Global stocks struggled on Friday after Goldman Sachs reported a drop in earnings. Currency markets were still jittery after the Swiss National Bank's shock decision the day before to stop keeping its currency artificially cheap. Britain's FTSE 100 edged was up 0.1 percent to 6,507.44 and Germany's DAX was flat at 10,033.74. France's CAC 40 was 0.4 percent higher at 4,340.44. Futures showed that Wall Street would extend its losses. S&P 500 and Dow futures both fell 0.5 percent. Investment bank Goldman Sachs reported a 10 percent drop in fourth-quarter earnings Friday. The bank earned $4.38 a share for the three-month period ending in December. While that was better than the $4.32 a share analysts had been expecting, the earnings report showed the bank was making less money across a range of trading activities.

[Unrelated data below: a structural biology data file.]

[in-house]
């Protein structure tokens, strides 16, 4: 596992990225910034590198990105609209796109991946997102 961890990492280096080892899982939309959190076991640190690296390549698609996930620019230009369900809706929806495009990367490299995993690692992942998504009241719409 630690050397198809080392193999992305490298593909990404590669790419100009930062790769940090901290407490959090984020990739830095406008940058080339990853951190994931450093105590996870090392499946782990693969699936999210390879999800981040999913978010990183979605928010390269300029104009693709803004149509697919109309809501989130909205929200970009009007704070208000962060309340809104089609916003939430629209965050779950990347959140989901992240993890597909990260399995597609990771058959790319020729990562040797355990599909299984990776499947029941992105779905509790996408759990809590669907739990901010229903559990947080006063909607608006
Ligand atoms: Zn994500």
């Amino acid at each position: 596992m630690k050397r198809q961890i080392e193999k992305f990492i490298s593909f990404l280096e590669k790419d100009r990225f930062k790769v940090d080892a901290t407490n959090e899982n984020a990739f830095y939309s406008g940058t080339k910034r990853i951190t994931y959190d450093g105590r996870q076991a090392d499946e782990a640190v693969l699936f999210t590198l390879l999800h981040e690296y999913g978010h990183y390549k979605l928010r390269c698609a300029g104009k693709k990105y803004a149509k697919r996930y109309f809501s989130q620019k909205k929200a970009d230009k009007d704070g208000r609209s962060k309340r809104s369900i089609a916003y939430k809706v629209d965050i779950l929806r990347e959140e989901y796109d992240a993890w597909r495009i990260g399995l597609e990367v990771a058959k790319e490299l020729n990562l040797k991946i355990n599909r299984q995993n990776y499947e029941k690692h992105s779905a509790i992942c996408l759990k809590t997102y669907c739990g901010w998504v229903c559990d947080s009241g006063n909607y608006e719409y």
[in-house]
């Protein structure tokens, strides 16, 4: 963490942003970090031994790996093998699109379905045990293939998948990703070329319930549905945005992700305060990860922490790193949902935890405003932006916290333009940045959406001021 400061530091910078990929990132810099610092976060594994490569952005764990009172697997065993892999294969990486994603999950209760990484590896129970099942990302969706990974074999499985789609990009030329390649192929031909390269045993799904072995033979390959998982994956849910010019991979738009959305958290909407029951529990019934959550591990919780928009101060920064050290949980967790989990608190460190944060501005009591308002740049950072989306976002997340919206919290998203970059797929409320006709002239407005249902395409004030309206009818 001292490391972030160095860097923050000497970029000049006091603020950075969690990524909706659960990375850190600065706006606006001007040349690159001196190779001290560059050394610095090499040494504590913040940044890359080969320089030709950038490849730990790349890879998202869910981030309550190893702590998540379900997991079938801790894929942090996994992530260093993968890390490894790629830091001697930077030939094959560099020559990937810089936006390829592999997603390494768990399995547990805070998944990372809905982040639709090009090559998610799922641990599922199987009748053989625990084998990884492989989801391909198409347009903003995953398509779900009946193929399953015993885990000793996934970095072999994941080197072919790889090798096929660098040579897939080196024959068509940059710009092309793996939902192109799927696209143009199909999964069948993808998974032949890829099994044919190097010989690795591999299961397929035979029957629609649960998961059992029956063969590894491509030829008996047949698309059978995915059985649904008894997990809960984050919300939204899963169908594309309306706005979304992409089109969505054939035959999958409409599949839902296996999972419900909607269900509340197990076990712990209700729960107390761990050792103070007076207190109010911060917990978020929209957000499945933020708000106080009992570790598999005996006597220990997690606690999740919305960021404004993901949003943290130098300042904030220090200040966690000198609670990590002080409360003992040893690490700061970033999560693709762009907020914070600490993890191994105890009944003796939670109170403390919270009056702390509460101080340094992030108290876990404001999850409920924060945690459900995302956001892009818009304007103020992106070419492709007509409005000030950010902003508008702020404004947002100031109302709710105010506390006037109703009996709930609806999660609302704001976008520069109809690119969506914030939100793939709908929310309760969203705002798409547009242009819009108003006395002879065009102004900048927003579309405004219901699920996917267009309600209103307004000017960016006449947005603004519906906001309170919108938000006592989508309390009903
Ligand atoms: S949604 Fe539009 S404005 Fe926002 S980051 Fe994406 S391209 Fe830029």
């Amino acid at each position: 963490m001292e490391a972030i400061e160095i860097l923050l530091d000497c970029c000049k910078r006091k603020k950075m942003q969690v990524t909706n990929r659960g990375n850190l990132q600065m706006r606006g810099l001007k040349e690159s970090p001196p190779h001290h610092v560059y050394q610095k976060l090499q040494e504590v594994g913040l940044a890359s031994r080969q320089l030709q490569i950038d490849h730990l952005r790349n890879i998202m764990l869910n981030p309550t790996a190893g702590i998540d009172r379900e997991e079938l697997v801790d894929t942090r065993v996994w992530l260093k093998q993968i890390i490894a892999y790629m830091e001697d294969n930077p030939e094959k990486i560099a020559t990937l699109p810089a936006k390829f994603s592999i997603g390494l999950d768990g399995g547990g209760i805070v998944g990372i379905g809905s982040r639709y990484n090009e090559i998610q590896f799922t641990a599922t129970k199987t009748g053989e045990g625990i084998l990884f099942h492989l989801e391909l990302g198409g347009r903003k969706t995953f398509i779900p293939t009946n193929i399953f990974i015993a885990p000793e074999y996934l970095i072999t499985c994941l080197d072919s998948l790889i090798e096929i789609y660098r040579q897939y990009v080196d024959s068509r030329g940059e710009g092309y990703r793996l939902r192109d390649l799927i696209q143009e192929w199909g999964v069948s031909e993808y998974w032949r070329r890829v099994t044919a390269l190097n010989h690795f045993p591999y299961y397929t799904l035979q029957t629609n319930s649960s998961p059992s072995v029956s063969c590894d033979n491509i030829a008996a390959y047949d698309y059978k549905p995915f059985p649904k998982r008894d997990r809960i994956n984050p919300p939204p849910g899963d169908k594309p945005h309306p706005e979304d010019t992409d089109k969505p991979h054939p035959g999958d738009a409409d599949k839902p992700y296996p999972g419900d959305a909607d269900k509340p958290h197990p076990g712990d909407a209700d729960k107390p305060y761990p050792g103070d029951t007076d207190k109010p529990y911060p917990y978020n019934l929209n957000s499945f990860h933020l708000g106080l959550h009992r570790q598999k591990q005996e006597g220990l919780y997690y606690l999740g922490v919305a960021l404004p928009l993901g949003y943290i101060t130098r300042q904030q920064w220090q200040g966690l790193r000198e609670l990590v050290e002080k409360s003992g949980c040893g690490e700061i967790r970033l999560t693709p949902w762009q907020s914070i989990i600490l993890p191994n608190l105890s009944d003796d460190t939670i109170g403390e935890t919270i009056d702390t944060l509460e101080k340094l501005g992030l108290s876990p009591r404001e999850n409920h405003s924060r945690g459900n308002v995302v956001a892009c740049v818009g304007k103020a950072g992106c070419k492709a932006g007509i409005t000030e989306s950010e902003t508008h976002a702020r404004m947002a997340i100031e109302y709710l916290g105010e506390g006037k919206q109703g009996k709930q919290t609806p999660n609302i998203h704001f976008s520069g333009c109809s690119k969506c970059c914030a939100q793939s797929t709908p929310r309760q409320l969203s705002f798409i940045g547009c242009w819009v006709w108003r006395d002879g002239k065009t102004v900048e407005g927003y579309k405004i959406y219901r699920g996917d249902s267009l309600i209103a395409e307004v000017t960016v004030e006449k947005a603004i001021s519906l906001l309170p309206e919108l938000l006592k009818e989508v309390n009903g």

"At least for the short term the Swiss bank action has opened up a new front of financial markets risk," said Ric Spooner, chief market analyst at CMC Markets. "The Swiss bank's move last night is a reminder to investors and traders that central bank action is a source of market risk given the scale of their activities in recent years and its impact on economic activity." Global Brokers NZ Ltd., a currency trading house in New Zealand, was among the first to say that it was closing its doors as the global economy felt the fallouts from the Swiss National Bank's abrupt policy reversal. The majority of clients in a franc position sustained losses amounting to far greater than their account equity, the company said. In London, Alpari said it was also going out of business and in New York, shares in brokerage FXCM were down 74 percent in pre-market trading.
Japan's Nikkei 225 dropped 1.4 percent to 16,864.16 while South Korea's Kospi fell 1.4 percent to 1,888.13. Hong Kong's Hang Seng index was down 1 percent at 24,103.52. Australia's S&P/ASX 200 declined 0.6 percent to 5,299.20. Stocks in Singapore, New Zealand and Taiwan also fell.